Website Review: Bookshelf Muse

Issue 61

Website Review:

The Bookshelf Muse

By Erin M. Hartshorn

Copyright © 2011, Erin M. Hartshorn, All Rights Reserved 

 

http://thebookshelfmuse.blogspot.com/

 

The Bookshelf Muse is a blog, written by Angela Ackerman and Becca Puglisi, that has several ongoing thesauri with individual entries to expand the way a writer thinks about depicting emotions; settings; symbolism; and color, textures, and shapes. Each thesaurus starts with an entry defining what it is for -- how the entries enhance our ability to add description to our writing, and why we should care about that particular element.



For example, the symbolism thesaurus says, in part, "Symbolism, when used correctly, adds another layer of connection to our reader, pulling them more deeply to 'feel' as they read and it contributes to a stronger attunement to the plight of the protagonist." That entry also discusses why the blog authors focus on current literature and gives examples of themes that will be explored (redemption, loyalty, alienation, a fall from grace).



The setting thesaurus displays lists of sensory information for each given setting. Have you ever thought about adding taste into a description of waiting in line at a bank? (Do any of your characters actually go into a bank, rather than just using an ATM?) How about the smells of a video arcade? These details help to ground your writing in the concrete, making it more real for the reader. The setting choices range from the mundane (garage, airport check-in, closet) to more historical or fantasy oriented (gallows, dungeon, Egyptian pyramids) to science fiction (cryogenic sleep chamber, spaceport, spaceship). Each setting also includes examples, showing how the choices you decide to use can affect the overall mood of the piece.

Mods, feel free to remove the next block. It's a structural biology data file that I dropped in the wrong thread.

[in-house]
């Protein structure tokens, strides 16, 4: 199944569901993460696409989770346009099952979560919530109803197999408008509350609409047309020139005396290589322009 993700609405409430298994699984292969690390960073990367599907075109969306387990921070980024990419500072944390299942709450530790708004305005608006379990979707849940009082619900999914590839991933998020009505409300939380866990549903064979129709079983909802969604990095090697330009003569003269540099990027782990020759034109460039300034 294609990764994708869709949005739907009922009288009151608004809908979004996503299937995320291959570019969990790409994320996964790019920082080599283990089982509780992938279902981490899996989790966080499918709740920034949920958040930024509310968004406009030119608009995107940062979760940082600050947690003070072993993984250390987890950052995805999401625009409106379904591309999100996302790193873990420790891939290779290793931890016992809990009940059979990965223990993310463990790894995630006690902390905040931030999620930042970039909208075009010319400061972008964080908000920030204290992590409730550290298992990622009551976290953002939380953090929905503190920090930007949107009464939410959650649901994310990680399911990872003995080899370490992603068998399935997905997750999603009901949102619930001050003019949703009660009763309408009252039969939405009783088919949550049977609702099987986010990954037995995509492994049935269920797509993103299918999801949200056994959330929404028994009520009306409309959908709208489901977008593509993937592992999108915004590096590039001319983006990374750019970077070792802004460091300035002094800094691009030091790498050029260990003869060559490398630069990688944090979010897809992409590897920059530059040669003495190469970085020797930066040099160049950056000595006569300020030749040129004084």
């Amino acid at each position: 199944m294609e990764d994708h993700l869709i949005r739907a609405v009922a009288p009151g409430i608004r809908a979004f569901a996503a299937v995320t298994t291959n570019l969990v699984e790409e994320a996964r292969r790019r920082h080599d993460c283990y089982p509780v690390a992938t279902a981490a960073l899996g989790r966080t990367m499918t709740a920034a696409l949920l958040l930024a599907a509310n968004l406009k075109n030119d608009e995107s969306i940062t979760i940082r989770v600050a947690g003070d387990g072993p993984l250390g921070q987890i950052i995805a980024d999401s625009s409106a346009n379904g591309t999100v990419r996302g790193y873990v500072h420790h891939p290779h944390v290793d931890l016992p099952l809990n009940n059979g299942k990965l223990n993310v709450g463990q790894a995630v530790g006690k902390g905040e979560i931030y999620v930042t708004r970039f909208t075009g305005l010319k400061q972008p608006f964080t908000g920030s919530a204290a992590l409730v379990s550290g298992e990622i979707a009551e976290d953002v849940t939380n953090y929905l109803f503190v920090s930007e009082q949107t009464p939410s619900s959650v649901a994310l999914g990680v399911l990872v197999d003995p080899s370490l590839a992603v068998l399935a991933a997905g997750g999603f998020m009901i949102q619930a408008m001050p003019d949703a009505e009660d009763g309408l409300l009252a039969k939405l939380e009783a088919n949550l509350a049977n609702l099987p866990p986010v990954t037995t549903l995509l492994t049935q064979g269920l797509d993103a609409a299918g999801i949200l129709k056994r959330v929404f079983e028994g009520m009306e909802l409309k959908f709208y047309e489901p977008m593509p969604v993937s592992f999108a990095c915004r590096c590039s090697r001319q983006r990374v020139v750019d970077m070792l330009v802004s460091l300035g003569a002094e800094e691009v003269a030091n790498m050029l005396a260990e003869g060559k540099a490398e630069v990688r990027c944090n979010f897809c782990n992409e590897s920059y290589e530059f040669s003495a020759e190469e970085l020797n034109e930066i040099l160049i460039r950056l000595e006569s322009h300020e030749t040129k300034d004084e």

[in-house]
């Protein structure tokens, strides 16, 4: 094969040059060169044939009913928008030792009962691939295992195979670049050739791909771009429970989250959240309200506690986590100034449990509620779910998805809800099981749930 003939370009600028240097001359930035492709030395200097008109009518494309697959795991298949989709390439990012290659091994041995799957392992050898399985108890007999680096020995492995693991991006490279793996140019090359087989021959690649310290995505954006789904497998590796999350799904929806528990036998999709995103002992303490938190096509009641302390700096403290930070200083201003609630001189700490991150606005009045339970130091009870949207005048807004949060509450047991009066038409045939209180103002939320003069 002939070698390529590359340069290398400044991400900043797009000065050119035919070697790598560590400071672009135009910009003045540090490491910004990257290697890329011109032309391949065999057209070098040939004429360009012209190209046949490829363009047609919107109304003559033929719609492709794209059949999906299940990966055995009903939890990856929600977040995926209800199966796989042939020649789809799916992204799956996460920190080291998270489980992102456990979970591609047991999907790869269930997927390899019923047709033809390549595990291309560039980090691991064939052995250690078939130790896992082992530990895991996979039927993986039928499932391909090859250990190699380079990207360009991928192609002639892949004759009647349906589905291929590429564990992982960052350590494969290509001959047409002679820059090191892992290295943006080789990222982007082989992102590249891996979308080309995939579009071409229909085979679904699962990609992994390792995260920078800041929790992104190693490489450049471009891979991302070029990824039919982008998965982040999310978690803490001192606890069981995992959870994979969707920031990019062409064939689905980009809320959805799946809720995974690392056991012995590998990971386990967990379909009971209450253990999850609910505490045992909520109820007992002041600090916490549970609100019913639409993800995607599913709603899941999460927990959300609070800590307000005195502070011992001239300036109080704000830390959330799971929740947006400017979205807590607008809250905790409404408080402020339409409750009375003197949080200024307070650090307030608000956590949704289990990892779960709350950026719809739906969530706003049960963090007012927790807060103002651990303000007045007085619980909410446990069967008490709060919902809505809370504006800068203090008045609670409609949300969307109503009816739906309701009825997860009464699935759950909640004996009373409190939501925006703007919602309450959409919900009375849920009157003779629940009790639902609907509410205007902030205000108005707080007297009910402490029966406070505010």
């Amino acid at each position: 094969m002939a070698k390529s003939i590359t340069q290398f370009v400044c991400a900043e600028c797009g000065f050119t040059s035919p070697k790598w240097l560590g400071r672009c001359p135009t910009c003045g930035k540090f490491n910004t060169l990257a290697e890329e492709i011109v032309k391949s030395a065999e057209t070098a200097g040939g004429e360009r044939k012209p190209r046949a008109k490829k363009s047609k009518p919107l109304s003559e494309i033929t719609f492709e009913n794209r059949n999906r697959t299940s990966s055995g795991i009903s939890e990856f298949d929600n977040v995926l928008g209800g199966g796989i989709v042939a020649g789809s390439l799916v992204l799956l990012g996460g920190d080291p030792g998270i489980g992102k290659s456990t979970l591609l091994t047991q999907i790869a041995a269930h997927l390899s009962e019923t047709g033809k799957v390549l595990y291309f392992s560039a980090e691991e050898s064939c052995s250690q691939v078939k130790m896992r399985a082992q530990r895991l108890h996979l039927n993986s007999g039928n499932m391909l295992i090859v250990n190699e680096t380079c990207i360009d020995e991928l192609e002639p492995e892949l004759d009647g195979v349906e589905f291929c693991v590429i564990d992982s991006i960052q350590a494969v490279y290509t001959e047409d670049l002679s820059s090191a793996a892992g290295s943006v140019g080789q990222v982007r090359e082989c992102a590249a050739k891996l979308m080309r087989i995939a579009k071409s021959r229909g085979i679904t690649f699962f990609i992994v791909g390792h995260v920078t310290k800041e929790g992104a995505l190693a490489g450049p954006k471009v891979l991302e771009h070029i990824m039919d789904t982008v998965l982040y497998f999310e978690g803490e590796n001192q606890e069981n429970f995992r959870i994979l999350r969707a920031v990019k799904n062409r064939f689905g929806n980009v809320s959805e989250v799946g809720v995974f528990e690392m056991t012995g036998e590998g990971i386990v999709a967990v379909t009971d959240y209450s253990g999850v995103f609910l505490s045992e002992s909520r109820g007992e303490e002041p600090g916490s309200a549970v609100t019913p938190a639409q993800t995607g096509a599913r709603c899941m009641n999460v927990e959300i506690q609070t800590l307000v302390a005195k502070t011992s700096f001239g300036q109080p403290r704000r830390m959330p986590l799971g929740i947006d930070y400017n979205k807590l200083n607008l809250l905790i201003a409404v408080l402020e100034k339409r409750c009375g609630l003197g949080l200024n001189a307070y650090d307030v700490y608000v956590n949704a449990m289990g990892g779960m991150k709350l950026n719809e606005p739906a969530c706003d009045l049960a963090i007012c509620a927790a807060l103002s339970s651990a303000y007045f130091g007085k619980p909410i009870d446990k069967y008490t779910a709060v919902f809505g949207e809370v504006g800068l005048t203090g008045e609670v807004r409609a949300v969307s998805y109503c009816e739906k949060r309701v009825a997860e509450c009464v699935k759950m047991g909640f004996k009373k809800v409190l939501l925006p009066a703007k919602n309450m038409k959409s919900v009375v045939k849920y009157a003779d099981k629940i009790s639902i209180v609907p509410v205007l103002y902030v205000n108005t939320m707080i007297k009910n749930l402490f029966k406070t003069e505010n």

The emotion thesaurus gives lists of actions that might show the given emotion -- emotional beats that take you beyond your heroine sighing and rolling her eyes or your antagonist scowling or grinning in anticipation. Some of the behaviors presented could mean a variety of things (for example, under Reluctance, "Glancing at watch" is listed, but it's also listed under Impatience), which indicates that you may need more than one beat to show what your character feels -- thus, more variety. The emotion thesaurus also includes entries for male vs. female reactions (not all of which I agree with -- they include clenched fists as a male anger response, whereas I have written females who clench their fists at their sides because they want to lash out but fear repercussions if they do so) and for sarcasm or verbal disrespect -- again, useful as jumping-off places for including a constellation of reactions.



The color, textures, and shapes thesaurus takes one-word descriptors that may be overused -- rectangle, yellow, transparent, bumpy -- and provides examples of objects, both natural and

manmade, that can be used for comparison, synonyms, and weak and

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strong examples of description of the concept. The bad examples may be overblown, they may miss the mark by calling something else to mind (such as a "bumblebee yellow dress" that implies the presence of black stripes as well), or they may be contradictory or self-conflicting, but for each, an explanation of where it falls short is given.



The site also has sporadic other content -- braincandy (the latest was a list of sites that made good references, such as the Nonverbal Dictionary and
the Fae Dictionary), blogs you can't live without, plus all of their archives on many topics labeled "Tender Morsels" (time management, grammar, pacing, agents, and more). This blog is an excellent resource, whether for reading on a regular basis or checking when you're sure you've used the same description five times in the past three pages.

 

http://thebookshelfmuse.blogspot.com/